In mediums like podcasts where the primary source of conveyance to the viewer is through sound, it’s unsurprising that what exactly the podcast sounds like is a big deal. However, this goes beyond simple word and syntax choice; and even beyond how information is extracted from interviewees. For a podcast, whatever type it may be, to truly stand out the addition of secondary sounds are key.
A good example of this comes in the form of NPR’s podcast titled “True You” which claims to explore the self-interactions that occur when a person realizes they’re not who they think they are. While I don’t find this podcast to be good content wise, it does, however, exemplary present the use of secondary sounds within a podcast. As such, this is a perfect example of how a subpar podcast can be made to sit among NPR’s standards through the use of advanced secondary sound use and why you should too.
In “True You”, sound effects and music clips make up the brunt of this secondary sound use. But, of course, it should be noted these secondary sounds are thrown in randomly. They’re used for everything from emphasis to setting the mood to transitions. Each sound is used as a punctuation to something stated by either the hosts or their interviewees. In this way, more weight is put behind the words and can create some stark moments that would function similarly to italicized or bolded text within a written work.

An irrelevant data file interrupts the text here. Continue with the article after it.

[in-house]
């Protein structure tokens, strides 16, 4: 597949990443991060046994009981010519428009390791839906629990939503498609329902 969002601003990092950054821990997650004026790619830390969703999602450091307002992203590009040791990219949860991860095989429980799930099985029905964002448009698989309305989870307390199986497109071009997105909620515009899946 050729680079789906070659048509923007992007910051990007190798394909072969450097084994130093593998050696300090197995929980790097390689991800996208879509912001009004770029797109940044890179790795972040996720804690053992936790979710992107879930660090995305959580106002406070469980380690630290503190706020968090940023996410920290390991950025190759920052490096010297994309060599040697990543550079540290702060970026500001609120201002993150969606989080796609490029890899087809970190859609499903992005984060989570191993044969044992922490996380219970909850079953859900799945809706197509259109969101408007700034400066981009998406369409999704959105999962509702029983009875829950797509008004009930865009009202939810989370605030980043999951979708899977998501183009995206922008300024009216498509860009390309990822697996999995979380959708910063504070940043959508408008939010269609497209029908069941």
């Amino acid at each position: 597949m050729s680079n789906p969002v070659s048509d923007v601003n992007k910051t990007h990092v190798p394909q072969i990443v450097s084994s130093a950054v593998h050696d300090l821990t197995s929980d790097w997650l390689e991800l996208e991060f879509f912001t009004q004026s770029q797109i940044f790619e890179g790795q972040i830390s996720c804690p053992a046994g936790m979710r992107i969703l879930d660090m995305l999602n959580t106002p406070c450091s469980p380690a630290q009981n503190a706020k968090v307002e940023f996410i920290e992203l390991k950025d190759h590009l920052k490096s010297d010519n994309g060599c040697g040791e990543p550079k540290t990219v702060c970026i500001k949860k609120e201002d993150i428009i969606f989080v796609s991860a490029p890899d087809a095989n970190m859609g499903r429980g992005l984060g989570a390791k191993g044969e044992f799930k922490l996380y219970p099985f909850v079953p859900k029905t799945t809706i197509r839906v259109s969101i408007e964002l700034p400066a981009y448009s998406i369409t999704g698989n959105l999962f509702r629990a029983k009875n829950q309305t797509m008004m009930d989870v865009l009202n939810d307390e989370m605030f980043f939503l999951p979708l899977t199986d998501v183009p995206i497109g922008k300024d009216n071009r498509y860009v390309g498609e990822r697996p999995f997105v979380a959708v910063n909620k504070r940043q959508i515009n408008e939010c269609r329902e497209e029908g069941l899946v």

Secondary sounds in “True You” also find form in the biblical quotes used to set up the introductory story. Here rather scratchy quotations about locusts are presented to the listener to set the mood for the first major interjection by the hosts. This priming of the hosts interjection, which questioned why people in the past found it so hard to believe that locusts and grasshoppers are the same animal before segueing into the primary story, created a sense of dramatic tension. This tension is then played by the hosts for the rest of the podcast.
In general, it can be surmised that secondary sounds, specifically sound effects and music, are perfectly fitted for emphasis among works that are primarily auditory in nature. These effects, when used well, provide emphasis and focus to phrases that may otherwise be passed over by a listener if not properly prompted auditorily. Secondary sounds create a great tool for any podcast and can elevate even subpar productions to the next level when used correctly.